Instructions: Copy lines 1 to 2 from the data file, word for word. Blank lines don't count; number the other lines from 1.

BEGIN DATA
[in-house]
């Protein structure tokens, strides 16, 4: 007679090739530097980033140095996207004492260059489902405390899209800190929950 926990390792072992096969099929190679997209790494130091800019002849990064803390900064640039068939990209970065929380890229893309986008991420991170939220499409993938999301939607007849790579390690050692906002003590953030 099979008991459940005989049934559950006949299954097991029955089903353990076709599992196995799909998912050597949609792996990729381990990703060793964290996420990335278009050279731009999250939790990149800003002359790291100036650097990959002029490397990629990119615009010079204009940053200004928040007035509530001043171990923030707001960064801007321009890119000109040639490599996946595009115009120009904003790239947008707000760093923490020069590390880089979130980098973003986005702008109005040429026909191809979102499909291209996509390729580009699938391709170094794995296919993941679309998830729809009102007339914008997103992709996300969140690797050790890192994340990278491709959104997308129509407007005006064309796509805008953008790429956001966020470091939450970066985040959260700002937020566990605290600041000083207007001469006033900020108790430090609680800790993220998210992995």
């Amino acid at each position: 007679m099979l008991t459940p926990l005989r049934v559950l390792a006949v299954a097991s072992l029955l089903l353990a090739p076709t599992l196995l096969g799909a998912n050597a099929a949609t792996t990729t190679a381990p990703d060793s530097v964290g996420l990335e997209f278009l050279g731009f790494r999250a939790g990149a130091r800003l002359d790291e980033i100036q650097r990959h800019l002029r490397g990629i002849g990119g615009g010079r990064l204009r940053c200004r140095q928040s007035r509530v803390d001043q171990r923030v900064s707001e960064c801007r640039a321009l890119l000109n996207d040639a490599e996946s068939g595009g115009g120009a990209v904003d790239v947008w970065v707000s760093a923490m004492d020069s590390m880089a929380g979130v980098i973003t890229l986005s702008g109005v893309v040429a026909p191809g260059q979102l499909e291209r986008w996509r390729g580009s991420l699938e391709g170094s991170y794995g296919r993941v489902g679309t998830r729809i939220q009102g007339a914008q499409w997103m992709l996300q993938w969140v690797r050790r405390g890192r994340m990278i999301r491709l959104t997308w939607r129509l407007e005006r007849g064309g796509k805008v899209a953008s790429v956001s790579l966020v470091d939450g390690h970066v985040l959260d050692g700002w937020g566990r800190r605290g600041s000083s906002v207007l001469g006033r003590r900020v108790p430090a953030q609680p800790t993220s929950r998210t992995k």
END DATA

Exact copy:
[in-house]
């Protein structure tokens, strides 16, 4: 007679090739530097980033140095996207004492260059489902405390899209800190929950 926990390792072992096969099929190679997209790494130091800019002849990064803390900064640039068939990209970065929380890229893309986008991420991170939220499409993938999301939607007849790579390690050692906002003590953030 099979008991459940005989049934559950006949299954097991029955089903353990076709599992196995799909998912050597949609792996990729381990990703060793964290996420990335278009050279731009999250939790990149800003002359790291100036650097990959002029490397990629990119615009010079204009940053200004928040007035509530001043171990923030707001960064801007321009890119000109040639490599996946595009115009120009904003790239947008707000760093923490020069590390880089979130980098973003986005702008109005040429026909191809979102499909291209996509390729580009699938391709170094794995296919993941679309998830729809009102007339914008997103992709996300969140690797050790890192994340990278491709959104997308129509407007005006064309796509805008953008790429956001966020470091939450970066985040959260700002937020566990605290600041000083207007001469006033900020108790430090609680800790993220998210992995």